Draw a circle. Put a dot upon it, anywhere. Draw a line through the center of the circle so it crosses the circle on both sides. Connect the dot with the points where the straight line crosses the circle. The result is a right angle.
It was thus that the King’s Master Mason tested the wooden squares of his stone Masons. Originally, “While a Mason kept his tools circumscribed by the point and circle, they could not materially err”. Today the line across has become two; we have added the Holy Sts. John and the Holy Scriptures and we now circumscribe our passions and not out tools, thus losing the old significance of the symbol. But the meaning is still there; the symbol behind the symbol is the need of true tools for our work, whether the tools are of wood and metal for labor upon material, of science and wit for work upon the affairs of life.
In other words, the symbol behind the symbol is the need for standards known to be correct to which to hew, and a right pattern to follow during all of Masonic life.
“…. and they went up the winding stairs into the middle chamber.” (I Kings VI-8)
The Winding Stairs is one of the great symbols of the Fellowcraft Degree. It has a hidden, a covered, a buried meaning not easily to be seen without some intensive looking and not even hinted in the ritual. William Preston, who was more “father of the ritual” of the Fellowcraft Degree than any other, hoped to make this ceremony in Freemasonry a vehicle which would create a desire for a liberal education in those who received it; hence the emphasis upon the liberal arts and sciences, the orders of architecture, etc.
But philosophers of Masonry have seen a deeper meaning in the stairs. As the Fellowcraft Degree as a whole is one of manhood– as opposed to youth in the Entered Apprentice Degree, and old age in the Master Mason Degree – they find in the winding stairs that incentive to courage without which no man successfully combats the evils, dangers and misfortunes of life.
The point is that the stairs wind.
It does not take courage to climb a straight stair, on which every step can be seen from the one before and the top is in view from the beginning. If there are perils on the way on a straight stair, they can be noted and preparations made.
But on winding stair, but one or two steps ahead are visible. What is around the corner? To what difficulties or dangers does progress on an unseen stairway lead?
It takes courage to ascent. The Angel of Death may stand with sword drawn around the next bend. There may be lions in the path, difficulties to surmount, and dangers to overcome.
Yet man climbs – aye, he climbs because he is a man, a man grown, a man self-sufficient, and willing, and able to face what life brings. The Fellowcraft Degree as a whole is a preparation for successful manhood; nothing within it has a greater incentive for him who can see with mental eyes the symbol behind the symbol of the winding stairs, than this thought of the courage a real and whole man must have if he is to reach the Middle Chamber…
The second great symbol of the Fellowcraft Degree is the letter G. Of its obvious meanings the degree is sufficiently explanatory. But why the emphasis upon geometry?
“Prove all things – hold fast to that which is good (I Thessalonians V: 21).
There is no such thing as a proof of a belief which has no evidence; man cannot” prove God” in the same way in which he can “prove” an algebraic equation. Faith is a matter of the heart; geometry is a matter of the mind. But there is a meeting point where mind and heart touch. And there is a meeting point where faith and science touch.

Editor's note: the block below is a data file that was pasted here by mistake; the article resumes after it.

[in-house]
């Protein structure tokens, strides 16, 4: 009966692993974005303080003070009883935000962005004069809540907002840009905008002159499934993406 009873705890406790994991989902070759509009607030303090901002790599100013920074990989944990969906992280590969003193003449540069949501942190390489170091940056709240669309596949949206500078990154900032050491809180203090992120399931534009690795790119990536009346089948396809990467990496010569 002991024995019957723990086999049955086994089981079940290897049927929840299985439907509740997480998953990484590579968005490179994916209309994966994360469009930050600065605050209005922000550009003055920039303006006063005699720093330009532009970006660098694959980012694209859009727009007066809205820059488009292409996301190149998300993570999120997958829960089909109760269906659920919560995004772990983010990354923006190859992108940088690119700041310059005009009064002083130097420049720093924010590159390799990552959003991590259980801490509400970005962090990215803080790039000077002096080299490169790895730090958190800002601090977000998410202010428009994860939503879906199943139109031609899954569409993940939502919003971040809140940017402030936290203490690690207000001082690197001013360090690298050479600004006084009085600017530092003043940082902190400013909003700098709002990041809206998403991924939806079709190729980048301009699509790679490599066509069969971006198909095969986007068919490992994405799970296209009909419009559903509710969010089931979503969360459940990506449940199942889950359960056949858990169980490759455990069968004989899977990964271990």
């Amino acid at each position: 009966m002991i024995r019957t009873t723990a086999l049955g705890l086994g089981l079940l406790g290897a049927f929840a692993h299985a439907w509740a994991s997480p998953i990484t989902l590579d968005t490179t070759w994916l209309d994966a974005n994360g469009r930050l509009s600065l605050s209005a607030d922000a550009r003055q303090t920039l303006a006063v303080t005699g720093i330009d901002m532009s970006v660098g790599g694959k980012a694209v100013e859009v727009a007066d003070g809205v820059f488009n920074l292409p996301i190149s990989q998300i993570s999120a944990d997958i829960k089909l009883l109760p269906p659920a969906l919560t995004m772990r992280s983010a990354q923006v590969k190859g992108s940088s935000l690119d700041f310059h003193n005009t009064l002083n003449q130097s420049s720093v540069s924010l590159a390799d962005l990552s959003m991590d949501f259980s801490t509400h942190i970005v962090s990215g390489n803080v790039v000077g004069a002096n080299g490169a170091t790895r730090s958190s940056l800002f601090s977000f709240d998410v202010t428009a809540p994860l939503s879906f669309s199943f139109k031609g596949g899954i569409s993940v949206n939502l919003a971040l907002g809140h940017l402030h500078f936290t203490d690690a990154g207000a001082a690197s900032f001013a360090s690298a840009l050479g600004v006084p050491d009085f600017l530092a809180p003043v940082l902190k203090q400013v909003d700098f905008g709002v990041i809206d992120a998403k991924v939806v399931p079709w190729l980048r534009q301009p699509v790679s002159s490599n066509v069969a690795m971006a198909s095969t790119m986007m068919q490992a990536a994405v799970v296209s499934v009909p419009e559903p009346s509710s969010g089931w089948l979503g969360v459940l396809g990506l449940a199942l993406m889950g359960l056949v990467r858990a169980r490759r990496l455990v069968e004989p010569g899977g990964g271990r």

The “question of the watch” has confounded many who have refused to believe in a Creator. It is possible for the human mind to believe that a watch can make itself, wind itself. It must be the work of a man. Inasmuch as it can predict, it must work in accord with natural laws.
No one who found a watch, going, could be convinced that it had not been would within thirty-six hours, and had not been put where it was found by a human agency.
Geometry proves the visible universe to be a great watch. Geometry can predict the future, just as a watch can predict the interval of elapsed time before a certain hour. As, obviously, man did not create the solar system, or the laws by which geometry can predict the eclipses, the sunrise and sunset, the phases of the moon, the tides, they must have had another, not a human creator.
Geometry proves that the universe runs according to law.
Masons name the creator Great Architect of the Universe. Other men have a thousand different names for Him.
But it is Geometry that produces the nearest possible “proof” of His existence. Hence the symbol behind the symbol of the letter G is the scientific demonstration not only that “order is heaven’s first law” but also that there is a Creator, name Him as you will.
One of the many mysteries which Freemasonry presents to those who love and follow her in the absence of comprehension, on the part of the many, of the real content of the Master Mason Degree. It is, apparently, being unable to see the forest because there are so many trees; an inability to see the ocean because there are so many waves and so much foam!
No greater ceremony to express man’s longing for and belief in immorality has yet been conceived; no more beautiful mental rainbow has ever arched through the skies of the mind than “The Search for That Which Was Lost”. Yet too many see only the literal story of the tragedy of Hiram and thus fail to see as their personal own a vista which has for a far horizon the realization of the dearest hope of all mankind.
The histories of all peoples reflect a belief in an ancient and lost Golden Age; an Arcady; a Fairyland; a Lost continent in which all men were happy and all joys were constant; a place and time of contentment before evil came to the world.
It is the basis for all the “searches”– for the hope of the recovery of the Holy Grail; the wish for a faith, which cannot be undermined; the longing for a certainty about life here and hereafter.
Had we lost merely a word – one or more syllables – how easy to invent another. But the “word, which was lost” is the memory in man’s consciousness that there is a Something Beyond his senses, the knowledge they bring him, his understanding of the life he lives. It is his longing to possess this again – as racial memories demonstrate that he once possessed it – which is Masonicly expressed in The Search.
This is the symbol behind the symbol of the Master Mason Degree.